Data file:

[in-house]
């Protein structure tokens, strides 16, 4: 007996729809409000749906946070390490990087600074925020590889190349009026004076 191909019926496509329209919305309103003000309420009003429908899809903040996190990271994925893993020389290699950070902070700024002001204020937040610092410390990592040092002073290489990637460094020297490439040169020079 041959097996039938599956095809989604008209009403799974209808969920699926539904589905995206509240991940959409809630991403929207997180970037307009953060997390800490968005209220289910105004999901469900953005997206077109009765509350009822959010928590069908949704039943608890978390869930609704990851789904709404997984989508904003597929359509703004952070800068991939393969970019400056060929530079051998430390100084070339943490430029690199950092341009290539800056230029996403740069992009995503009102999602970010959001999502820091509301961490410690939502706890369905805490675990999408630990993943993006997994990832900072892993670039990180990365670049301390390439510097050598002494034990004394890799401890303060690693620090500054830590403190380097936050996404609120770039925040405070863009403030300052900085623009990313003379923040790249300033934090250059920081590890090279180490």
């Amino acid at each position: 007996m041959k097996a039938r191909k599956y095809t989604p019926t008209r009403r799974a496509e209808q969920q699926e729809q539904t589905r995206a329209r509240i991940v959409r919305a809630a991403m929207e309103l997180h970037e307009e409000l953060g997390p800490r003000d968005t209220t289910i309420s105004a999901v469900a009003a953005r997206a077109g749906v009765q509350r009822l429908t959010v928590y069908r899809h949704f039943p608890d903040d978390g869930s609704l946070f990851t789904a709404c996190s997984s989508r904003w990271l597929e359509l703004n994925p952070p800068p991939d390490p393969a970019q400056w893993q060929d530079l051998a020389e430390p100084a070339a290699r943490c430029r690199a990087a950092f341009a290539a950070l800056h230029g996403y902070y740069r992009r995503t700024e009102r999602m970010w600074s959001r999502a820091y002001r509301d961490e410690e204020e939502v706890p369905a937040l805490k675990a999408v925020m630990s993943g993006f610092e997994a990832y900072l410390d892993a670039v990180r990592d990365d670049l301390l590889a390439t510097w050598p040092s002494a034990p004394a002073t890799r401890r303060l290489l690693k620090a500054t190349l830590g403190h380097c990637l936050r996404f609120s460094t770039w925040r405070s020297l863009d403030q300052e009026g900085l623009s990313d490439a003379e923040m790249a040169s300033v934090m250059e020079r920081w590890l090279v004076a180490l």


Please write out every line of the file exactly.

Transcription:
[in-house]
């Protein structure tokens, strides 16, 4: 007996729809409000749906946070390490990087600074925020590889190349009026004076 191909019926496509329209919305309103003000309420009003429908899809903040996190990271994925893993020389290699950070902070700024002001204020937040610092410390990592040092002073290489990637460094020297490439040169020079 041959097996039938599956095809989604008209009403799974209808969920699926539904589905995206509240991940959409809630991403929207997180970037307009953060997390800490968005209220289910105004999901469900953005997206077109009765509350009822959010928590069908949704039943608890978390869930609704990851789904709404997984989508904003597929359509703004952070800068991939393969970019400056060929530079051998430390100084070339943490430029690199950092341009290539800056230029996403740069992009995503009102999602970010959001999502820091509301961490410690939502706890369905805490675990999408630990993943993006997994990832900072892993670039990180990365670049301390390439510097050598002494034990004394890799401890303060690693620090500054830590403190380097936050996404609120770039925040405070863009403030300052900085623009990313003379923040790249300033934090250059920081590890090279180490």
């Amino acid at each position: 007996m041959k097996a039938r191909k599956y095809t989604p019926t008209r009403r799974a496509e209808q969920q699926e729809q539904t589905r995206a329209r509240i991940v959409r919305a809630a991403m929207e309103l997180h970037e307009e409000l953060g997390p800490r003000d968005t209220t289910i309420s105004a999901v469900a009003a953005r997206a077109g749906v009765q509350r009822l429908t959010v928590y069908r899809h949704f039943p608890d903040d978390g869930s609704l946070f990851t789904a709404c996190s997984s989508r904003w990271l597929e359509l703004n994925p952070p800068p991939d390490p393969a970019q400056w893993q060929d530079l051998a020389e430390p100084a070339a290699r943490c430029r690199a990087a950092f341009a290539a950070l800056h230029g996403y902070y740069r992009r995503t700024e009102r999602m970010w600074s959001r999502a820091y002001r509301d961490e410690e204020e939502v706890p369905a937040l805490k675990a999408v925020m630990s993943g993006f610092e997994a990832y900072l410390d892993a670039v990180r990592d990365d670049l301390l590889a390439t510097w050598p040092s002494a034990p004394a002073t890799r401890r303060l290489l690693k620090a500054t190349l830590g403190h380097c990637l936050r996404f609120s460094t770039w925040r405070s020297l863009d403030q300052e009026g900085l623009s990313d490439a003379e923040m790249a040169s300033v934090m250059e020079r920081w590890l090279v004076a180490l």